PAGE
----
Science Has Figured Out Why Seconds Can Seem Like Hours

August 23, 2011


We've all experienced it: a brief moment that seems to stretch forever. It could be a high school test, a meeting at work, or a romantic comedy, which subjectively take approximately five millennia to end. But it happens to all of us, and science wasn't sure why. Until now.

It's worth noting that, unlike everything else, there isn't a “time sense” in the brain. Even those guys you hear about who get into an accident and act like it's still 1985 still can feel the passing of seconds. It's just not centrally located anywhere. That's because different channels in your brain are “tuned” to different lengths of time. It's how, say, an athlete can have split-second timing.

So, why does something boring take forever while something fun doesn't last nearly long enough? The researchers at the University of Bradford tested it out by bombarding volunteers with one hundred flashes or beeps. Yes, they annoyed them. Then they gave them another flash, or beep, and asked them how long it lasted.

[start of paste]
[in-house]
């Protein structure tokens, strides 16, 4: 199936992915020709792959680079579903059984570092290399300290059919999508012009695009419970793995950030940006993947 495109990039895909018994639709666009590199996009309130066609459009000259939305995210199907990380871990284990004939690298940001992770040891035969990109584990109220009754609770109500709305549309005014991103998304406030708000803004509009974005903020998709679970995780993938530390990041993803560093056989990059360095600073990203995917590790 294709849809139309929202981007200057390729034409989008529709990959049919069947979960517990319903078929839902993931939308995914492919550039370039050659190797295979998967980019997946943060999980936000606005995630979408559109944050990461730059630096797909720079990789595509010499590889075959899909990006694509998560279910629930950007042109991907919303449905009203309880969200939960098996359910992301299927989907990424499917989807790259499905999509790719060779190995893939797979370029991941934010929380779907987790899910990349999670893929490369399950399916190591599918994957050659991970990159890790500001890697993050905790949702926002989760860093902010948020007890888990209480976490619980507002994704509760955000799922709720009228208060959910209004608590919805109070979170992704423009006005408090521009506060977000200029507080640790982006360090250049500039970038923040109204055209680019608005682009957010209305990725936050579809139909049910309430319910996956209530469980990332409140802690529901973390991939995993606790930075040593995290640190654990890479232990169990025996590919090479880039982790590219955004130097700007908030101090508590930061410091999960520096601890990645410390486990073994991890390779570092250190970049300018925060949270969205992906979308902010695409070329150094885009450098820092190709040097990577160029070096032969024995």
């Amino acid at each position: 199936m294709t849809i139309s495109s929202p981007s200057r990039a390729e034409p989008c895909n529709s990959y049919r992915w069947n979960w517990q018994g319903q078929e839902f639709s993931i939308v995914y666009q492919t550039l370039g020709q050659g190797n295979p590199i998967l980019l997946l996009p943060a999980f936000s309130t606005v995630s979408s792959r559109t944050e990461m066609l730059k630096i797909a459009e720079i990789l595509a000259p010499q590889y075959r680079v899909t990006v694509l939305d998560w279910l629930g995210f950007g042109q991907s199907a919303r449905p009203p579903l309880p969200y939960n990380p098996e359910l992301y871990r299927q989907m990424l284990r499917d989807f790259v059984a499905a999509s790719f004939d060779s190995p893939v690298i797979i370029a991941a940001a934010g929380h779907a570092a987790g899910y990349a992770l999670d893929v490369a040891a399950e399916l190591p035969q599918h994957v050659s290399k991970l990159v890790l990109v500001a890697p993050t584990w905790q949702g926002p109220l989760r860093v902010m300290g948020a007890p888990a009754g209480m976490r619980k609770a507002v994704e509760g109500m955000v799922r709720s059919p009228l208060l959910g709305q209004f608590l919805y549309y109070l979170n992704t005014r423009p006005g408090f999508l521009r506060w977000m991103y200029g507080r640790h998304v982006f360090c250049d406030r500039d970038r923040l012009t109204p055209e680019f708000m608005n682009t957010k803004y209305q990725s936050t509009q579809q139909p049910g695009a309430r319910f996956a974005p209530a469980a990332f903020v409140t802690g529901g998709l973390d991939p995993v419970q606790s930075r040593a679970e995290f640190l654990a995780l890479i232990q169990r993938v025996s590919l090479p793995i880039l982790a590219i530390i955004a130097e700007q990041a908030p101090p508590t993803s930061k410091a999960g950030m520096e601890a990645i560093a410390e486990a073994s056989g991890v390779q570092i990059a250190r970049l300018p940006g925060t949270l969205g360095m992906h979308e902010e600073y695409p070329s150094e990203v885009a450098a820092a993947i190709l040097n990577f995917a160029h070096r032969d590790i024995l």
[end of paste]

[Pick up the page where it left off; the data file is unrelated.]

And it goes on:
Turns out, the closer that final flash was to the flashes before it, the more wrong they were about how long it took. Researchers theorize that this is because the channels got “fatigued,” just like any sort of the same stimulus over and over again will wear you out. The interminable seconds come in because we actively construct the world around us in our brains through seeing, hearing, smelling, etc. So, as your brain becomes “fatigued” and doesn't want to do something anymore...the longer time stretches.

In short, time drags when something is boring or scary, and speeds up when you're distracted or enjoying yourself. Further proof that life isn't fair.

Photo: Sarah K. Lee/Photographer's Choice/Getty Images
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